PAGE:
What to do about criminal charges stemming from myvisiting at a house when it was raided?

UPDATED: May 23, 2011

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What to do about criminal charges stemming from myvisiting at a house when it was raided?

I was at a house that got raided and I am now being charged with unlawful possession of a firearm by felon and possession of a controlled substance. However they weren’t my guns or drugs. Also, it wasn’t even my house. The other 2 people who got arrested have already been to court and I am just now being indicted.

Asked on May 23, 2011 under Criminal Law, Texas


SJZ, Member, New York Bar / FreeAdvice Contributing Attorney

Answered 11 years ago | Contributor

You can defend yourself from the charges, by attacking the state's evidence--e.g. what evidence do they have they possessed the firearm or controlled substance--or by presenting evidence or defenses in your own favor--for example, are there any witnesses who will testify that you did not possess those items? Remember: the state must prove it's case beyond a reasonable doubt. Unfortunately, if the other 2 who were arrested where already indicted, one or both may have or may be cutting a deal to testify against you.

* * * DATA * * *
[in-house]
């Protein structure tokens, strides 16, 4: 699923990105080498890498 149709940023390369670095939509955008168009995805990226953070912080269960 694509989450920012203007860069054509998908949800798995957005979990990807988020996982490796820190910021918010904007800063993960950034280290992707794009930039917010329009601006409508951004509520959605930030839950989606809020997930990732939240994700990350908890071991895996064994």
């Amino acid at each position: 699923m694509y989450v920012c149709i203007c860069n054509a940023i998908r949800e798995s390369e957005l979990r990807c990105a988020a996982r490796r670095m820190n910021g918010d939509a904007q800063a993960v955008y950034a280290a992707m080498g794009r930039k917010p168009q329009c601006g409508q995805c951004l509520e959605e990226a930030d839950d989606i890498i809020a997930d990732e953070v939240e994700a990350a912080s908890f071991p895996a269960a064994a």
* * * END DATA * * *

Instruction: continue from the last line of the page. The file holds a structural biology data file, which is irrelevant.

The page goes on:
You should retain a criminal defense attorneny immediately. If you cannot afford one, one must be appointed for you. Do not speak to the authorities until you have spoken to your attorney--you have the right to not speak to them.

IMPORTANT NOTICE: The Answer(s) provided above are for general information only. The attorney providing the answer was not serving as the attorney for the person submitting the question or in any attorney-client relationship with such person. Laws may vary from state to state, and sometimes change. Tiny variations in the facts, or a fact not set forth in a question, often can change a legal outcome or an attorney's conclusion. Although AttorneyPages.com has verified the attorney was admitted to practice law in at least one jurisdiction, he or she may not be authorized to practice law in the jurisdiction referred to in the question, nor is he or she necessarily experienced in the area of the law involved. Unlike the information in the Answer(s) above, upon which you should NOT rely, for personal advice you can rely upon we suggest you retain an attorney to represent you.

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